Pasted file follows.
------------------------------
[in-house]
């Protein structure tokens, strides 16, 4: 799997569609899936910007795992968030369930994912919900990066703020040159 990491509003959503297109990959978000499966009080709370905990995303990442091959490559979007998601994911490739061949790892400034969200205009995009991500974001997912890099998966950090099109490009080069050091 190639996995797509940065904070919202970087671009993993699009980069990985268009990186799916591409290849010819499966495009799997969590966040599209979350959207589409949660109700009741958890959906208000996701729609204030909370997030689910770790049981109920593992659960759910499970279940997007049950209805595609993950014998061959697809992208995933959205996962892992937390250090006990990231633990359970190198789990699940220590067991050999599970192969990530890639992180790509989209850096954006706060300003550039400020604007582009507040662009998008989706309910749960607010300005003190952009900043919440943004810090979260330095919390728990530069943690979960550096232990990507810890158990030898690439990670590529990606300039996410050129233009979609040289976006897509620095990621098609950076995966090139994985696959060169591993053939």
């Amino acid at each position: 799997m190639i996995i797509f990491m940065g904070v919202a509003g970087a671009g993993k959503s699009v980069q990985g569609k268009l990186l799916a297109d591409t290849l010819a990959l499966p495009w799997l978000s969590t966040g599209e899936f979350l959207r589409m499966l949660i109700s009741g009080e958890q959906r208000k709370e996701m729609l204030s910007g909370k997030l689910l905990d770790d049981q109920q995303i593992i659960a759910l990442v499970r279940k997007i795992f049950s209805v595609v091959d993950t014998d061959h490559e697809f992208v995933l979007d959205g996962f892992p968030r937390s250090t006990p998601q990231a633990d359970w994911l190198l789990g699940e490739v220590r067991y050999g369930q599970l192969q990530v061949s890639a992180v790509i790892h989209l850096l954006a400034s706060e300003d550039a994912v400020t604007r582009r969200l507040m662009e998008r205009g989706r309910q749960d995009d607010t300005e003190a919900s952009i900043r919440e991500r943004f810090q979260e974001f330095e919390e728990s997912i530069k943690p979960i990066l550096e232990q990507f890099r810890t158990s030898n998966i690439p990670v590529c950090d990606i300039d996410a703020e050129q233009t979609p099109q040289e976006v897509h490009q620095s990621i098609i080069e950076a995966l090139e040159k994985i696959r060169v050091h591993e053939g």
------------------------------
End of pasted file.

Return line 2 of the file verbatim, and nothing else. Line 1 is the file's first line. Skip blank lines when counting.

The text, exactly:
């Protein structure tokens, strides 16, 4: 799997569609899936910007795992968030369930994912919900990066703020040159 990491509003959503297109990959978000499966009080709370905990995303990442091959490559979007998601994911490739061949790892400034969200205009995009991500974001997912890099998966950090099109490009080069050091 190639996995797509940065904070919202970087671009993993699009980069990985268009990186799916591409290849010819499966495009799997969590966040599209979350959207589409949660109700009741958890959906208000996701729609204030909370997030689910770790049981109920593992659960759910499970279940997007049950209805595609993950014998061959697809992208995933959205996962892992937390250090006990990231633990359970190198789990699940220590067991050999599970192969990530890639992180790509989209850096954006706060300003550039400020604007582009507040662009998008989706309910749960607010300005003190952009900043919440943004810090979260330095919390728990530069943690979960550096232990990507810890158990030898690439990670590529990606300039996410050129233009979609040289976006897509620095990621098609950076995966090139994985696959060169591993053939």